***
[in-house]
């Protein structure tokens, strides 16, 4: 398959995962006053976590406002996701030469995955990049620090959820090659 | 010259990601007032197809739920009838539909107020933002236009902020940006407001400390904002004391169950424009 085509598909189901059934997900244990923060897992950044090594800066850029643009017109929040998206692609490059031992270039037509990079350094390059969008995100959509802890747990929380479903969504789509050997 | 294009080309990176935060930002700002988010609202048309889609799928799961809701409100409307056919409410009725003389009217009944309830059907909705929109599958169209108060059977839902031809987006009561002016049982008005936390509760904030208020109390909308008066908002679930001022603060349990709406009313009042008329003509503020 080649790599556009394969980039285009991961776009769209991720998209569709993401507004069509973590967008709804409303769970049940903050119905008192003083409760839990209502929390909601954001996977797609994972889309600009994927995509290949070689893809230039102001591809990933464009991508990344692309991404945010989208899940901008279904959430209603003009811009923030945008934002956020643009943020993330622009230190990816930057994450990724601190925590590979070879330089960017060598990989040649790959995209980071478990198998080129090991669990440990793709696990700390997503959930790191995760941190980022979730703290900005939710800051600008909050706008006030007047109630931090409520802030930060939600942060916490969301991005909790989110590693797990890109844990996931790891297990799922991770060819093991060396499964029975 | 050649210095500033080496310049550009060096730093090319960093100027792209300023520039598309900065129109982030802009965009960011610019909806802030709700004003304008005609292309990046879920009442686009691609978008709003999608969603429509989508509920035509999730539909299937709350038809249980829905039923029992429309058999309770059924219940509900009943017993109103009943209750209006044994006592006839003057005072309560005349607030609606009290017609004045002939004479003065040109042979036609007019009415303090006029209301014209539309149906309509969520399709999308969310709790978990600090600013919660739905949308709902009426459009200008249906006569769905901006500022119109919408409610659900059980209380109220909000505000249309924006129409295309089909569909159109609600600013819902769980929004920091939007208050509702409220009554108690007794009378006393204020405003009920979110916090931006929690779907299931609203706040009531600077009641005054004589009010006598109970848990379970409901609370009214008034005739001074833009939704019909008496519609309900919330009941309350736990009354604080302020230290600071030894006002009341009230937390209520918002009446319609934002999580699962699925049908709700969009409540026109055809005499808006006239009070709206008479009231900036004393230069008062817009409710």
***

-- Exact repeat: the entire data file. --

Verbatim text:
[in-house]
């Protein structure tokens, strides 16, 4: 398959995962006053976590406002996701030469995955990049620090959820090659 | 010259990601007032197809739920009838539909107020933002236009902020940006407001400390904002004391169950424009 085509598909189901059934997900244990923060897992950044090594800066850029643009017109929040998206692609490059031992270039037509990079350094390059969008995100959509802890747990929380479903969504789509050997 | 294009080309990176935060930002700002988010609202048309889609799928799961809701409100409307056919409410009725003389009217009944309830059907909705929109599958169209108060059977839902031809987006009561002016049982008005936390509760904030208020109390909308008066908002679930001022603060349990709406009313009042008329003509503020 080649790599556009394969980039285009991961776009769209991720998209569709993401507004069509973590967008709804409303769970049940903050119905008192003083409760839990209502929390909601954001996977797609994972889309600009994927995509290949070689893809230039102001591809990933464009991508990344692309991404945010989208899940901008279904959430209603003009811009923030945008934002956020643009943020993330622009230190990816930057994450990724601190925590590979070879330089960017060598990989040649790959995209980071478990198998080129090991669990440990793709696990700390997503959930790191995760941190980022979730703290900005939710800051600008909050706008006030007047109630931090409520802030930060939600942060916490969301991005909790989110590693797990890109844990996931790891297990799922991770060819093991060396499964029975 | 050649210095500033080496310049550009060096730093090319960093100027792209300023520039598309900065129109982030802009965009960011610019909806802030709700004003304008005609292309990046879920009442686009691609978008709003999608969603429509989508509920035509999730539909299937709350038809249980829905039923029992429309058999309770059924219940509900009943017993109103009943209750209006044994006592006839003057005072309560005349607030609606009290017609004045002939004479003065040109042979036609007019009415303090006029209301014209539309149906309509969520399709999308969310709790978990600090600013919660739905949308709902009426459009200008249906006569769905901006500022119109919408409610659900059980209380109220909000505000249309924006129409295309089909569909159109609600600013819902769980929004920091939007208050509702409220009554108690007794009378006393204020405003009920979110916090931006929690779907299931609203706040009531600077009641005054004589009010006598109970848990379970409901609370009214008034005739001074833009939704019909008496519609309900919330009941309350736990009354604080302020230290600071030894006002009341009230937390209520918002009446319609934002999580699962699925049908709700969009409540026109055809005499808006006239009070709206008479009231900036004393230069008062817009409710």